The below mentioned article provides a short note on the Human Genome Project:- 1. Introduction to Human Genome Project 2. Further Work is planned on the Human and other Genomes 3. Implications for Proteomics, Biotechnology, and Bioinformatics 4. Implications for Medicine.
Introduction to Human Genome Project:
The determination of the sequences of the human genome and those of other organisms will alter biology and medicine for all time. As regards to human genome, new information on our origins, on disease genes, on diagnosis, and approaches to therapy are already being established. Progress is being accelerated in the fields of genomics, proteomics, bioinformatics, biotechnology, and the pharmacogenomics.
The Human Genome Project (HGP) is an international effort being started in 1990 whose principal goals were to sequence the whole human genome and the genome of several other organisms for the basic study of genetics.
Initially, a number of short-term goals were established for the United States effort e.g., producing a human genetic map with markers 2-5 centimorgans (cM) apart and constructing a physical map of all 24 human chromosomes with markers with spaced at about 100,000 base pairs (bP).
The following figure (Fig. 55.1) summarizes the differences between a genetic map, a cytogenetic map, and a physical map of a chromosome.
The percentages are derived from a total of 26,383 genes reported in the rough draft by Celera genomics. Classes containing more than 2.5% of the total proteins encoded by the genes identified when this rough draft was written arbitrarily listed as major.
Further Work is planned on the Human and other Genomes:
The principal task is required for filling in the gaps and identifying new genes, their locations, and functions. Regulatory regions will be identified, and the sequences of other large genomes will be obtained.
Additional SNPs will be identified; a complete catalog of these variants is expected to be of great value in mapping genes associated with complex traits and for other uses too. Existing databases will be added to as new information flows in, and new databases will probably be established to serve specific purposes. Different studies in functional genomics will also be undertaken.
Implications for Proteomics, Biotechnology and Bioinformatics:
The knowledge of the human genome will influence many regions without any doubt. Only a few are briefly discussed here.
(a) Proteomics is the study of all proteins encoded in an organism (i.e., the proteome), including their structures, modifications, functions, and interactions. In a short sense, it indicates the identification and study of multiple proteins linked through cellular actions but not the entire proteome.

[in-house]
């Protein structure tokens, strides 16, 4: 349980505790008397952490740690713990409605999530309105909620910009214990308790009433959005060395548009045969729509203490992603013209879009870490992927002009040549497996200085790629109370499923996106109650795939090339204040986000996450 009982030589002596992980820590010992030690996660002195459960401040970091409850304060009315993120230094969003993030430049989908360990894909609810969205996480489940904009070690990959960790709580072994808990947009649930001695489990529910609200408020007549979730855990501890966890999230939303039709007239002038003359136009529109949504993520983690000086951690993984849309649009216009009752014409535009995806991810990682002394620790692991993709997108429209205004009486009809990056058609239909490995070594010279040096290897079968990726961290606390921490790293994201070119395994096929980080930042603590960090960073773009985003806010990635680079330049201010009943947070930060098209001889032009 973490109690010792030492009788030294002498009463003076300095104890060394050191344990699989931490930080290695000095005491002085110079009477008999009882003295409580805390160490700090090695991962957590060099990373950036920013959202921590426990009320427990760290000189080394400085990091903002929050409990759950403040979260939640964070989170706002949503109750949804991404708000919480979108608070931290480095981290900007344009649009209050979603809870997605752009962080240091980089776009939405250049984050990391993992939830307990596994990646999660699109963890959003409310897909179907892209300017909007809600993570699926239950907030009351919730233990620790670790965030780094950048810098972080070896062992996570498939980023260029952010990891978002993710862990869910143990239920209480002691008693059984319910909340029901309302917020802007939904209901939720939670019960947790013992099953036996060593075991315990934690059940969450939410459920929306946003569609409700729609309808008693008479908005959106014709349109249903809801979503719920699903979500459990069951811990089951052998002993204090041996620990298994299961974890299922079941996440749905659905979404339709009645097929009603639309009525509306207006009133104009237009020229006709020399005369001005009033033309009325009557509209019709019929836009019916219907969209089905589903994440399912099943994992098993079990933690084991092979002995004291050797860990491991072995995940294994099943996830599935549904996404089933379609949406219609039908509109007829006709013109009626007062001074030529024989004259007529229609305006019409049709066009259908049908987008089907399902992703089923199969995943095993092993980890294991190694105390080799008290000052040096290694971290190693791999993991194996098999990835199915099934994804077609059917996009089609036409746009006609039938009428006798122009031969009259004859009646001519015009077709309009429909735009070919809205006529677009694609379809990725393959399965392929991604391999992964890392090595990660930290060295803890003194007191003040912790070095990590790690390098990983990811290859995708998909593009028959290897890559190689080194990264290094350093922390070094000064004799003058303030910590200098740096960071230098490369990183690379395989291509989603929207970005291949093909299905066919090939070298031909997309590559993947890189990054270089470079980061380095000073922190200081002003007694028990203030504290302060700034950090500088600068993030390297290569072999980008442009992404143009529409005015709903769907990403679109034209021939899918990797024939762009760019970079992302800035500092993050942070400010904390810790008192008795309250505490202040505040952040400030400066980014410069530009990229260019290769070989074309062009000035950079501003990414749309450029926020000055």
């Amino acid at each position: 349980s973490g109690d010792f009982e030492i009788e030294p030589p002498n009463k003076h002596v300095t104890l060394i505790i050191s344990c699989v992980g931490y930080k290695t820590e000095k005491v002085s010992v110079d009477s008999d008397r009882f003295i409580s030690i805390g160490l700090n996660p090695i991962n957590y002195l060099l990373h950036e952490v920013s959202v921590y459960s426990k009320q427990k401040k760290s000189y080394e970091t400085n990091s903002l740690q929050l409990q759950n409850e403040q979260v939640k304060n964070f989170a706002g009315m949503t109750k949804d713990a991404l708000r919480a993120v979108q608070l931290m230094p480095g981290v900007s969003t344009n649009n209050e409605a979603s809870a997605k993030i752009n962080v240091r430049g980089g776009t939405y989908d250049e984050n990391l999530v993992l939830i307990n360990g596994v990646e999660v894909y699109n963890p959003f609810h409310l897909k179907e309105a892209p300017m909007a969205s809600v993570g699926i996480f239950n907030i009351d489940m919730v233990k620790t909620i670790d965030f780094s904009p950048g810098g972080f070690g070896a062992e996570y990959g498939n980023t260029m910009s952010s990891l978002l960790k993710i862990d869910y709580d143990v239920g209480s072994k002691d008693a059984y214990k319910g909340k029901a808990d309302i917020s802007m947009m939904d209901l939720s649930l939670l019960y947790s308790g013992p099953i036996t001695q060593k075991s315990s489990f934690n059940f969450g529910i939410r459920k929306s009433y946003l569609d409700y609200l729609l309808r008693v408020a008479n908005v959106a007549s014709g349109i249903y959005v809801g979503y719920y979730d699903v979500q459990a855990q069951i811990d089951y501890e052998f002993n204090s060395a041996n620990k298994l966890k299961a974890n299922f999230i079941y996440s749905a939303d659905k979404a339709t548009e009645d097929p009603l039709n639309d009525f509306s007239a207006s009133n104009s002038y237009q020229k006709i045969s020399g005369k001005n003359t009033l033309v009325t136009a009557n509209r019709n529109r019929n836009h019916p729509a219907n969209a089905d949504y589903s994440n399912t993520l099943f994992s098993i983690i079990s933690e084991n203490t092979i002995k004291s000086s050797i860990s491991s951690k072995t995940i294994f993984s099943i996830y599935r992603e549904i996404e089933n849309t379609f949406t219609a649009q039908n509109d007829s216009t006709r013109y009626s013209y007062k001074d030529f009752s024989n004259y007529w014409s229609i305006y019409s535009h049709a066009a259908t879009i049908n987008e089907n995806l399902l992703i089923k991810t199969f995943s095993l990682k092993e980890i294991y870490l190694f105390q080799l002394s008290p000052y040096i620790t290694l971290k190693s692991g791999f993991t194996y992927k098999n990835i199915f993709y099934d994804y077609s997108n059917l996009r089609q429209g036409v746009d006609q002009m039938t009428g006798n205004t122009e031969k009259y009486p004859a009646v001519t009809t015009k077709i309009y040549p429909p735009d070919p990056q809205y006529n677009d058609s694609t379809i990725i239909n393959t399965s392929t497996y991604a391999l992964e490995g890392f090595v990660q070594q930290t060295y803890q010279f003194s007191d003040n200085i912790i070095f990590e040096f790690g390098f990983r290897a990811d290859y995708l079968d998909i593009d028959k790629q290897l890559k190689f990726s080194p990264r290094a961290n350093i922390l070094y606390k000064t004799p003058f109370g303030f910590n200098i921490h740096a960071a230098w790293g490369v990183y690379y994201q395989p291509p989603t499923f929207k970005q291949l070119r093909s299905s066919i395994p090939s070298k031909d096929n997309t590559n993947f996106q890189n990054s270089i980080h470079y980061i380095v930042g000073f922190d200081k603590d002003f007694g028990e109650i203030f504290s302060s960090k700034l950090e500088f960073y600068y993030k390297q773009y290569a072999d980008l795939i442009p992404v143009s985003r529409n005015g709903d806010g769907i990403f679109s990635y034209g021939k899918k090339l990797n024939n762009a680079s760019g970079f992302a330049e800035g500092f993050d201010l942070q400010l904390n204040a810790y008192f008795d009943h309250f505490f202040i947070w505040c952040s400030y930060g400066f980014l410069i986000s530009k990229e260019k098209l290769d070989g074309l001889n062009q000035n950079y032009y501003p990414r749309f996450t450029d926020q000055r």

(b) As regards to humans, many individual proteins will be identified and characterized; their interactions and levels will be determined in physiologic and pathologic states, and the resulting information will be entered into appropriate databases.
(c) Two-dimensional electrophoresis, mass spectrometry, and antibody arrays will be central for the expansion of this rapidly growing field.
In the long run, proteomics will highly advance our knowledge of proteins at the basic level and will also nourish biotechnology as new proteins that are likely to have diagnostic, therapeutic, and other uses are discovered and methods for their economic production are improved.
(d) Specialists in bioinformatics will be in great demand, as this field becomes strong enough to manage, analyse and utilize the flood of data from genomic and proteomic studies.
Implications for Medicine:
(a) Every area of medicine will be practically affected by the new information obtained from knowledge of the human genome. The tracking of disease genes will be sufficiently facilitated.
(b) SNP maps will greatly help in the determination of genes involved in complex diseases.
(c) Probes for any gene will be available if required, leading to improved diagnostic testing for disease genes and for genes directly involved in the causation of specific diseases.
(d) The field of pharmacogenomics is already expanding greatly and it is assumed that in the future, drugs will be tailored to accommodate the variations in enzymes and other proteins involved in drug action and metabolism found among individuals.
(e) Studies of genes involved in behaviour may lead to new insights into the causation and possible treatment of psychiatric disorders.
(f) Many ethical issues e.g., privacy concerns and the use of genomic information for commercial purposes will have to be noticed.
(g) In Third world countries it will also be vital that medical and economic benefits as regards to individuals from the effects on health services and the diagnosis and treatment of disease.